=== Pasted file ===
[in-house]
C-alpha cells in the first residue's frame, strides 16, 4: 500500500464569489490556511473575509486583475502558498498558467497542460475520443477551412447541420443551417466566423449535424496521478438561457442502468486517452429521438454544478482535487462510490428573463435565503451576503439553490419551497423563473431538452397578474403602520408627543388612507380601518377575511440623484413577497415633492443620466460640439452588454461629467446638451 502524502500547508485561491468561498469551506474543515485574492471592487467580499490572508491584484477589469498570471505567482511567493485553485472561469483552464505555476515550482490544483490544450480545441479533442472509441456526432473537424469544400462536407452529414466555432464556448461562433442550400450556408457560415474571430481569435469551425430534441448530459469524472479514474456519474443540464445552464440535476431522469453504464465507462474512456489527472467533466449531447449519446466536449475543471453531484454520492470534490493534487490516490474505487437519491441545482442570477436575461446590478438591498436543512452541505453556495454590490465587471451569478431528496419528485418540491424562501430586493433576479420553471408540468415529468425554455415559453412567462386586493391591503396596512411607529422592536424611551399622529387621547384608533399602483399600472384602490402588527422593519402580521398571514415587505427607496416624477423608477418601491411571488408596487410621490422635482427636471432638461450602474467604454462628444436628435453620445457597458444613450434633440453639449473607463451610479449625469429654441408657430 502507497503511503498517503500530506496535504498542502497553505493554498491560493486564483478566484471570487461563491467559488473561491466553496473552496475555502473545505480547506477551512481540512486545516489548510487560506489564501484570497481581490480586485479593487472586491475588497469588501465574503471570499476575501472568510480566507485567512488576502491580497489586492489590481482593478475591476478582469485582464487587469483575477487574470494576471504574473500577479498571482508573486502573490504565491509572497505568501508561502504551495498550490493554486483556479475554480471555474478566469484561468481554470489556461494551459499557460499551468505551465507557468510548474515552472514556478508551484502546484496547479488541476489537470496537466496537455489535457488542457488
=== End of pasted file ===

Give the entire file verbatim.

[in-house]
C-alpha cells in the first residue's frame, strides 16, 4: 500500500464569489490556511473575509486583475502558498498558467497542460475520443477551412447541420443551417466566423449535424496521478438561457442502468486517452429521438454544478482535487462510490428573463435565503451576503439553490419551497423563473431538452397578474403602520408627543388612507380601518377575511440623484413577497415633492443620466460640439452588454461629467446638451 502524502500547508485561491468561498469551506474543515485574492471592487467580499490572508491584484477589469498570471505567482511567493485553485472561469483552464505555476515550482490544483490544450480545441479533442472509441456526432473537424469544400462536407452529414466555432464556448461562433442550400450556408457560415474571430481569435469551425430534441448530459469524472479514474456519474443540464445552464440535476431522469453504464465507462474512456489527472467533466449531447449519446466536449475543471453531484454520492470534490493534487490516490474505487437519491441545482442570477436575461446590478438591498436543512452541505453556495454590490465587471451569478431528496419528485418540491424562501430586493433576479420553471408540468415529468425554455415559453412567462386586493391591503396596512411607529422592536424611551399622529387621547384608533399602483399600472384602490402588527422593519402580521398571514415587505427607496416624477423608477418601491411571488408596487410621490422635482427636471432638461450602474467604454462628444436628435453620445457597458444613450434633440453639449473607463451610479449625469429654441408657430 502507497503511503498517503500530506496535504498542502497553505493554498491560493486564483478566484471570487461563491467559488473561491466553496473552496475555502473545505480547506477551512481540512486545516489548510487560506489564501484570497481581490480586485479593487472586491475588497469588501465574503471570499476575501472568510480566507485567512488576502491580497489586492489590481482593478475591476478582469485582464487587469483575477487574470494576471504574473500577479498571482508573486502573490504565491509572497505568501508561502504551495498550490493554486483556479475554480471555474478566469484561468481554470489556461494551459499557460499551468505551465507557468510548474515552472514556478508551484502546484496547479488541476489537470496537466496537455489535457488542457488